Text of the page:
When I first started working with company retirement plans a little over 15 years ago the prevailing approach from most business owners/committee members was a very hands off one. The thinking was that it was their job to put together strong investment options for an employee to choose from but everything after that was up to each and every employee.
Are you going to participate? Your call. How much will you contribute? You tell us. Which investments are you going to choose? Here's a stack of prospectuses, have at it!
If the plan had an engaged and proactive adviser working with it then there was someone to step in and help answer those questions, and many others, but it still required an action step from each employee individually to call, email or set up a meeting with that adviser.
A couple of years into my career the Pension Protection Act (PPA) came along and introduced the idea that maybe the hands off approach traditionally taken by most companies might not be the best possible course of action (or inaction). Among the many things that the PPA did was to introduce the idea of the "Automated" retirement plan, and therefore the notion of the automated plan participant as well.
Want to participate? Well you will, unless you tell us otherwise. How much will you contribute? However much you want but you'll start at __% if we don't hear back from you. Which investments are you going to use? Any one(s) that you want, but we're going to default you into the XYZ fund until you change that.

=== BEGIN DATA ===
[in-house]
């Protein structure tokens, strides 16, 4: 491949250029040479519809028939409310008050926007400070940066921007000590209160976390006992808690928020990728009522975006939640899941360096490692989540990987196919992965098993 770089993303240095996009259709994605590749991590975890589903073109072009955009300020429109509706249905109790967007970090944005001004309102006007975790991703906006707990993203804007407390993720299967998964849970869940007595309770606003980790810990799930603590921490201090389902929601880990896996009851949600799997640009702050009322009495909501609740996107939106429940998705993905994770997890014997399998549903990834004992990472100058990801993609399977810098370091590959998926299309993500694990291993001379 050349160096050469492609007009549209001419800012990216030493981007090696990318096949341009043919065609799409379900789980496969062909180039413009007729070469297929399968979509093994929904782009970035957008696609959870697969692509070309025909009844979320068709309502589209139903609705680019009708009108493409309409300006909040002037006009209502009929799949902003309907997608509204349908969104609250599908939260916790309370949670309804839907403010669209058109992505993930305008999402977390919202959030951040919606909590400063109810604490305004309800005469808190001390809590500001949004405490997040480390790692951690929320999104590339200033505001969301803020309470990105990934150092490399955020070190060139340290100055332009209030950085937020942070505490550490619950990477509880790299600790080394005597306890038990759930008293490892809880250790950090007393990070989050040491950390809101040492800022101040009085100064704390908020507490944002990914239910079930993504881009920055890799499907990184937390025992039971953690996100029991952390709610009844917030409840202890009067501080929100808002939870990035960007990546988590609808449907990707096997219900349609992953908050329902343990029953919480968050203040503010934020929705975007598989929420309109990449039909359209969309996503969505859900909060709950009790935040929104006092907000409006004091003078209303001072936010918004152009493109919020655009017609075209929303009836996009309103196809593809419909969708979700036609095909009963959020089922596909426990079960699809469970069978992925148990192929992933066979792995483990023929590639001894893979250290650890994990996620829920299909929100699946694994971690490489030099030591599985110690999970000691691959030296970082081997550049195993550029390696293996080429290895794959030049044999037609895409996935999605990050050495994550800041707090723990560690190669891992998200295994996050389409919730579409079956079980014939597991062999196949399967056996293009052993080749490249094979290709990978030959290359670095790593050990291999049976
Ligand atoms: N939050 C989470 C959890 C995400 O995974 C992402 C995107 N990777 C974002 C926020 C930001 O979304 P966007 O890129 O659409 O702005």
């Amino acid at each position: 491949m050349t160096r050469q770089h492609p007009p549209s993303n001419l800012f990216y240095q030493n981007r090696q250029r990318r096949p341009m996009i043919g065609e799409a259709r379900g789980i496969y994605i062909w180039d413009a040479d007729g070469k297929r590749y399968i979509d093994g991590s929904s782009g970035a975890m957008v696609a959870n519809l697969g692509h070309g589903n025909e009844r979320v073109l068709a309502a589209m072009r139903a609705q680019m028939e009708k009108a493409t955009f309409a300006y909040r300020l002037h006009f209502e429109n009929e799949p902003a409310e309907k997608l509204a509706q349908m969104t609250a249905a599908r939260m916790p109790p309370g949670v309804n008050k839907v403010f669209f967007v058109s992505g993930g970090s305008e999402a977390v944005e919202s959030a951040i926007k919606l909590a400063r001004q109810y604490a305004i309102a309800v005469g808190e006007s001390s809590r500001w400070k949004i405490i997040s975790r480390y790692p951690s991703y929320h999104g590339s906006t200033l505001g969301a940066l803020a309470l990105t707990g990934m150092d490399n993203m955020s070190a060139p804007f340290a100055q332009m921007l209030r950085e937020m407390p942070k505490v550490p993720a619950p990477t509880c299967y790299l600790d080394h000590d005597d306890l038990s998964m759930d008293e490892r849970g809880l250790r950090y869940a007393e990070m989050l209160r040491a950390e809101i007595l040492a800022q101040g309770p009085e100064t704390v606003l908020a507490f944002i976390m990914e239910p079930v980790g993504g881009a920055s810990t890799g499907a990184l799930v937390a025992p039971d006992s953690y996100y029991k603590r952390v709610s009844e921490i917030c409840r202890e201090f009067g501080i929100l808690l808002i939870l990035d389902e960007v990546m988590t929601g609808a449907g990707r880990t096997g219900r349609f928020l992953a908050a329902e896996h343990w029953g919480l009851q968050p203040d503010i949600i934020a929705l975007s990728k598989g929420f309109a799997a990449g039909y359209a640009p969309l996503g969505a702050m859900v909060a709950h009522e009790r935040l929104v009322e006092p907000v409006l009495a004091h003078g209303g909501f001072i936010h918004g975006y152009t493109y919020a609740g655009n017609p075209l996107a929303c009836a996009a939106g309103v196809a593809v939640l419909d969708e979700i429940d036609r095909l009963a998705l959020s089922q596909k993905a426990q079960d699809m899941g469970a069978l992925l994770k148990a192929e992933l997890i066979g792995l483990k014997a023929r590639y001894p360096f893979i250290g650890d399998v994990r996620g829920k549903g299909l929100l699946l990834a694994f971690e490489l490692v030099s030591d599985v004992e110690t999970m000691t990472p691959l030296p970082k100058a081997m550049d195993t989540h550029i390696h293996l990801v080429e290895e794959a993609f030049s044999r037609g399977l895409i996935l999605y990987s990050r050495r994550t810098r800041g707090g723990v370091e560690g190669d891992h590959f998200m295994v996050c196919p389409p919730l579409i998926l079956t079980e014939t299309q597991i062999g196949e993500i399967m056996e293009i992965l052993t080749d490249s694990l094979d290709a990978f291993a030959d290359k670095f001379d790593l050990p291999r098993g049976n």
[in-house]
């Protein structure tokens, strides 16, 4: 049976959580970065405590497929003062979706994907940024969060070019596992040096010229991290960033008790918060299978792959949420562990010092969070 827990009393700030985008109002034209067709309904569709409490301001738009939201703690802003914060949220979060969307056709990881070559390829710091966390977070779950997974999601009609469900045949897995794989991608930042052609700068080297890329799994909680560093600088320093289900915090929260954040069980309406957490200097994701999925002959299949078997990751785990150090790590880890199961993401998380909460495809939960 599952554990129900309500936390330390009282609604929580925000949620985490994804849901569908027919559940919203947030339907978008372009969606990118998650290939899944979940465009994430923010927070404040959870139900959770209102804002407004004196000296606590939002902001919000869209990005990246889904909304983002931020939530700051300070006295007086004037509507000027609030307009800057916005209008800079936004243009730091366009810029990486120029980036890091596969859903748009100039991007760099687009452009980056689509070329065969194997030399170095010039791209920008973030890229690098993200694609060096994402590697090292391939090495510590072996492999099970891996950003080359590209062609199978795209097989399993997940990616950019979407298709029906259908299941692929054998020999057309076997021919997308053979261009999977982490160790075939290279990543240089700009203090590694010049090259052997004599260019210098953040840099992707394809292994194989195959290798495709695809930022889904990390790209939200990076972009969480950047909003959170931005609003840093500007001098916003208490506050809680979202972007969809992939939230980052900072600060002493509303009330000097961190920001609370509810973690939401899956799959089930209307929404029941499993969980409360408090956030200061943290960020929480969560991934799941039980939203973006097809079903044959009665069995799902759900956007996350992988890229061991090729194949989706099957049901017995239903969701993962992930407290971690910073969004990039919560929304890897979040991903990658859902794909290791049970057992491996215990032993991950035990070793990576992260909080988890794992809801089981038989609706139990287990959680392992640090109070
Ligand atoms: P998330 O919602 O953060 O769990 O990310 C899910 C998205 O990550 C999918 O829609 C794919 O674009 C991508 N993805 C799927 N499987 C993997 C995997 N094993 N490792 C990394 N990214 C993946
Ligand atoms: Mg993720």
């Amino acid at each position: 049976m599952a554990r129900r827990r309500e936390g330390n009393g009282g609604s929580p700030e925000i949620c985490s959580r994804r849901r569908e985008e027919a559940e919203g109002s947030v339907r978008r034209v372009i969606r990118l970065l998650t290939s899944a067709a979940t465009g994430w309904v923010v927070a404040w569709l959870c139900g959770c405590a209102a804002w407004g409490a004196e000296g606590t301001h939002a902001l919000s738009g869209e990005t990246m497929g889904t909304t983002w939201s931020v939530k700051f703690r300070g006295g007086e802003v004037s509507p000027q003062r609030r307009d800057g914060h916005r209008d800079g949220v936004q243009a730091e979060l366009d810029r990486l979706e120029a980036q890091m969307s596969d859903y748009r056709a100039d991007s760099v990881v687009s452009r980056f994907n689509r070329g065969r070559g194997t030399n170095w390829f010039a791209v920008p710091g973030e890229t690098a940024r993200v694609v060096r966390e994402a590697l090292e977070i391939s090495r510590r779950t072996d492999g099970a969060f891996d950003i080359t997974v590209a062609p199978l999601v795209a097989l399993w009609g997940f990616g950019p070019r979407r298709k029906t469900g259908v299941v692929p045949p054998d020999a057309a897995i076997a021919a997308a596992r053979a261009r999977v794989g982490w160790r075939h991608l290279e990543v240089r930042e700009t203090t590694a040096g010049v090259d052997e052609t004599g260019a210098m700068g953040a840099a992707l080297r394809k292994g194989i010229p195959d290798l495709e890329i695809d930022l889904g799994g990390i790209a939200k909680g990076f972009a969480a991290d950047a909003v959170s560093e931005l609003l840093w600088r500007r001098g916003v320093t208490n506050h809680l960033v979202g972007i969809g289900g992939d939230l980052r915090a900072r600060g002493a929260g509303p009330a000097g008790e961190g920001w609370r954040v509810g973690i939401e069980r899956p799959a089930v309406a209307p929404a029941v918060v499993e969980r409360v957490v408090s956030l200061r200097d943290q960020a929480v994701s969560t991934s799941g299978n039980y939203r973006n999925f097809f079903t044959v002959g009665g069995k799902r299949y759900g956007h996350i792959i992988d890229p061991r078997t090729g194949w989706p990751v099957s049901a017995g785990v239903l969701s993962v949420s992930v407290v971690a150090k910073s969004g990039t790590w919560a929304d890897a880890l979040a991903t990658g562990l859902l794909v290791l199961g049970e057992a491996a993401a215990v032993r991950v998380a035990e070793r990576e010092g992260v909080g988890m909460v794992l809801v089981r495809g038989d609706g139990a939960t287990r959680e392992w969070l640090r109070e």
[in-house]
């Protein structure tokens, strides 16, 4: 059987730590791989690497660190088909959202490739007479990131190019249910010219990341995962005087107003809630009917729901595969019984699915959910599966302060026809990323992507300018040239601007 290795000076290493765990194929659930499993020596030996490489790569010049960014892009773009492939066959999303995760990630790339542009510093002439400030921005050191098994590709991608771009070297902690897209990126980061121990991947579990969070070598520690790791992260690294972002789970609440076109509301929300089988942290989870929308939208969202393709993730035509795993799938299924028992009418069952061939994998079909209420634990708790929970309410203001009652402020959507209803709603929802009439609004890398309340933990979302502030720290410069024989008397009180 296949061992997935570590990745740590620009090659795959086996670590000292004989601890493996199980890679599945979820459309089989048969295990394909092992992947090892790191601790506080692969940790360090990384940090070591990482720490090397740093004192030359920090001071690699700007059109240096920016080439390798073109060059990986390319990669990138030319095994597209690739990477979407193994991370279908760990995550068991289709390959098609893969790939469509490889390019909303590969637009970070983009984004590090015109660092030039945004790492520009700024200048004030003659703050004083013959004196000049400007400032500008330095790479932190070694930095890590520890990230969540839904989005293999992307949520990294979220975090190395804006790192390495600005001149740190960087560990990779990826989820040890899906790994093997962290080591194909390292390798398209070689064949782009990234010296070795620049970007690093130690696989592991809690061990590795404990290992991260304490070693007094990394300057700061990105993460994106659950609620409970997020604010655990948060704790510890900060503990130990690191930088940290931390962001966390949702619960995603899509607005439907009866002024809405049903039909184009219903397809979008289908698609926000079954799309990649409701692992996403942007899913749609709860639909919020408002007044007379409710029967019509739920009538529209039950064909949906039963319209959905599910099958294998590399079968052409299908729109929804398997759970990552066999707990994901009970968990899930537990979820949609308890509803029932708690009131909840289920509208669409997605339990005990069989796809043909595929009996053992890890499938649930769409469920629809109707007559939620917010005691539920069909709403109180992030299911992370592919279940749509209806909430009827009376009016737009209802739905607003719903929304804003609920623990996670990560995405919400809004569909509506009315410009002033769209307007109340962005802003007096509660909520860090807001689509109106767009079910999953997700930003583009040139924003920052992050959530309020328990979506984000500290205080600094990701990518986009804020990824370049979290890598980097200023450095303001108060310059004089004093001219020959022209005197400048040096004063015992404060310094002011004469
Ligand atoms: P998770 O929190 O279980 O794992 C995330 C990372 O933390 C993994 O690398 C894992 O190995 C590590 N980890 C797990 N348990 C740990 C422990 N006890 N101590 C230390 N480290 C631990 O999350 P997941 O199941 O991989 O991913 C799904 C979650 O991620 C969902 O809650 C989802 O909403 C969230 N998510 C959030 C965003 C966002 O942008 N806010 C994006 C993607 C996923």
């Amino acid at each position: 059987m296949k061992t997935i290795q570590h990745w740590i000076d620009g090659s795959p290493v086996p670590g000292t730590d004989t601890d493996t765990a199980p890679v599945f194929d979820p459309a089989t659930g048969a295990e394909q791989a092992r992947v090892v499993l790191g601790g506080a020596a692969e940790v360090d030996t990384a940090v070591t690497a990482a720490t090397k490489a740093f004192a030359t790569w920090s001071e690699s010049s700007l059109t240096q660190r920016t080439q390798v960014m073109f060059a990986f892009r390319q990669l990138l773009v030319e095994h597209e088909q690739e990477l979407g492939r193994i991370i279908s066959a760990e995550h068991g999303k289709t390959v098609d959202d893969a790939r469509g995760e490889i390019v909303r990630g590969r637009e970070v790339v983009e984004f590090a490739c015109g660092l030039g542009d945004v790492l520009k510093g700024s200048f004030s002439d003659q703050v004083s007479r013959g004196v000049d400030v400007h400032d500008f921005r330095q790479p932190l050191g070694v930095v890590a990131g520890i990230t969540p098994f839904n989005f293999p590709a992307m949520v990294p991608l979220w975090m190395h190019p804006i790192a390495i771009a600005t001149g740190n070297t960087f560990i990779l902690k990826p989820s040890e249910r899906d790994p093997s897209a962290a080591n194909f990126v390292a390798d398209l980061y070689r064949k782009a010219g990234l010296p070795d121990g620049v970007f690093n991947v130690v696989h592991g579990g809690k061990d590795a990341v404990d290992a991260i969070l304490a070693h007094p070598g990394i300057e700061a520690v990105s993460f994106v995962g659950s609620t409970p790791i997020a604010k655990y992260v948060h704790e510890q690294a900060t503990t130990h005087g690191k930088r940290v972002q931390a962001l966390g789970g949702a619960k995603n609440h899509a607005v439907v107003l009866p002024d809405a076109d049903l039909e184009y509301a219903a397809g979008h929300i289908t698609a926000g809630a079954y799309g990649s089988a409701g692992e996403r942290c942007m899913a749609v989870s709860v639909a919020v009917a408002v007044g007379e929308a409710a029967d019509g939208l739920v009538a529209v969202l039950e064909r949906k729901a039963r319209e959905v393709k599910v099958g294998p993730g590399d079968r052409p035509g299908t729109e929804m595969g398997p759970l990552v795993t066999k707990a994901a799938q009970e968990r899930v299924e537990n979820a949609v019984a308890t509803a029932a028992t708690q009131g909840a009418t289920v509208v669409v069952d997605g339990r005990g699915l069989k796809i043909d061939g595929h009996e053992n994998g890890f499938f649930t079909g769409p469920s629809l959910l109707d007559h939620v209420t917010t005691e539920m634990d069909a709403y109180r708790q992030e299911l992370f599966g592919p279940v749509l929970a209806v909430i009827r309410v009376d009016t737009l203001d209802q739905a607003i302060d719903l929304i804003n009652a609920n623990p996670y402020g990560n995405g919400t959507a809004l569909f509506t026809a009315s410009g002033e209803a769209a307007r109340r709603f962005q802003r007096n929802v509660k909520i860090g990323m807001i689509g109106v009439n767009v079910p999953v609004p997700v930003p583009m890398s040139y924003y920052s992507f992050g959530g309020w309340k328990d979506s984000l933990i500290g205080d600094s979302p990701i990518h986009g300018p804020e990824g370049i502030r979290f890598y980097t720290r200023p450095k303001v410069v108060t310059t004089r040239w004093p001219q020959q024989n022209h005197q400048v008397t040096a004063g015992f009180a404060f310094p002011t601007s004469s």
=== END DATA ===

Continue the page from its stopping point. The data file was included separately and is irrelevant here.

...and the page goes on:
Fast forward almost a decade and a half and what was the impact of this change of course from hands off to automation? The employees who are in the age ranges most directly affected by the change in philosophy (20's and 30's) were more "retirement ready" than their older counterparts (State of the Participant 2020: Readiness Within Reach). More than sixty percent of employees in those age brackets were on track to be able to replace at least 70% of their pre-retirement earnings. That percentage fell to 53% for employees in their 40's, only 34% for those in the 50's and fell again all the way down to 20% for participants in their 60's.
In addition to those stats many people assumed that there had to be a tipping point where the plan design could get too aggressive and eventually push participants away. The stats say otherwise. In the beginning the most common default contribution amount most companies adopted was 3% and with that about 12% of employees still chose to opt out. Contradictory to what everyone assumed, plan's that had a default starting point of 7% only saw a 4.6% opt out rate.
TL;DR: The generation of employees who have come into retirement plans in the age of the "automated revolution" are, whether they know it or not, on track to be in a better position than their older colleagues. If a company wants to they can use the plan design options to create the "perfect participant".
The foregoing information has been obtained from sources considered to be reliable, but we do not guarantee that it is accurate or complete, it is not a statement of all available data necessary for making an investment decision, and it does not constitute a recommendation. Any opinions are those of the author and not necessarily those of Raymond James.